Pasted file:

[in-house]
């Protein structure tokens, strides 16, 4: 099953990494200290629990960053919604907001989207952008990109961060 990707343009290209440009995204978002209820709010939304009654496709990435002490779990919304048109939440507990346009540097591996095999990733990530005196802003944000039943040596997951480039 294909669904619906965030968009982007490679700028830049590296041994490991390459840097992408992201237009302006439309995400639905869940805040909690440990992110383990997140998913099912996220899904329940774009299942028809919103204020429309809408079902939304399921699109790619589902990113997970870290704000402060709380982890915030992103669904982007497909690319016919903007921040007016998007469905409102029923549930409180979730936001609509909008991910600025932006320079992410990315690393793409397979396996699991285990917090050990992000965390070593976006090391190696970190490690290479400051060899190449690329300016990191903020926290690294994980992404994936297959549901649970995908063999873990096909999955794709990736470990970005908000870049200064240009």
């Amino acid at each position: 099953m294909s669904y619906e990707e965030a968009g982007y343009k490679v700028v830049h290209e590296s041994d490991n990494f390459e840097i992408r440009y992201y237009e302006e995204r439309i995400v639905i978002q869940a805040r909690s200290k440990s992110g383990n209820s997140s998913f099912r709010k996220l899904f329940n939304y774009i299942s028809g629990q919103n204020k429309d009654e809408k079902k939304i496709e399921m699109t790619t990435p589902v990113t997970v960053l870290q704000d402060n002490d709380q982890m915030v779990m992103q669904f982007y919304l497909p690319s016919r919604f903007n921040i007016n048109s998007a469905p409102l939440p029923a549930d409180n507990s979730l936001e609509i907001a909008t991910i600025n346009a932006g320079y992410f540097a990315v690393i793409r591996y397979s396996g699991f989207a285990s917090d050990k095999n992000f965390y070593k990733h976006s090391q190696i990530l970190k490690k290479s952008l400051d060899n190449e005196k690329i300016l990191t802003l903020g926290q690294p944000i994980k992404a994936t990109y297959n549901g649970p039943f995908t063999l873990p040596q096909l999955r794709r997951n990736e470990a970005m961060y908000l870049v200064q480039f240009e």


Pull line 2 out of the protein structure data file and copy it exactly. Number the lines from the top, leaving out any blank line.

């Protein structure tokens, strides 16, 4: 099953990494200290629990960053919604907001989207952008990109961060 990707343009290209440009995204978002209820709010939304009654496709990435002490779990919304048109939440507990346009540097591996095999990733990530005196802003944000039943040596997951480039 294909669904619906965030968009982007490679700028830049590296041994490991390459840097992408992201237009302006439309995400639905869940805040909690440990992110383990997140998913099912996220899904329940774009299942028809919103204020429309809408079902939304399921699109790619589902990113997970870290704000402060709380982890915030992103669904982007497909690319016919903007921040007016998007469905409102029923549930409180979730936001609509909008991910600025932006320079992410990315690393793409397979396996699991285990917090050990992000965390070593976006090391190696970190490690290479400051060899190449690329300016990191903020926290690294994980992404994936297959549901649970995908063999873990096909999955794709990736470990970005908000870049200064240009």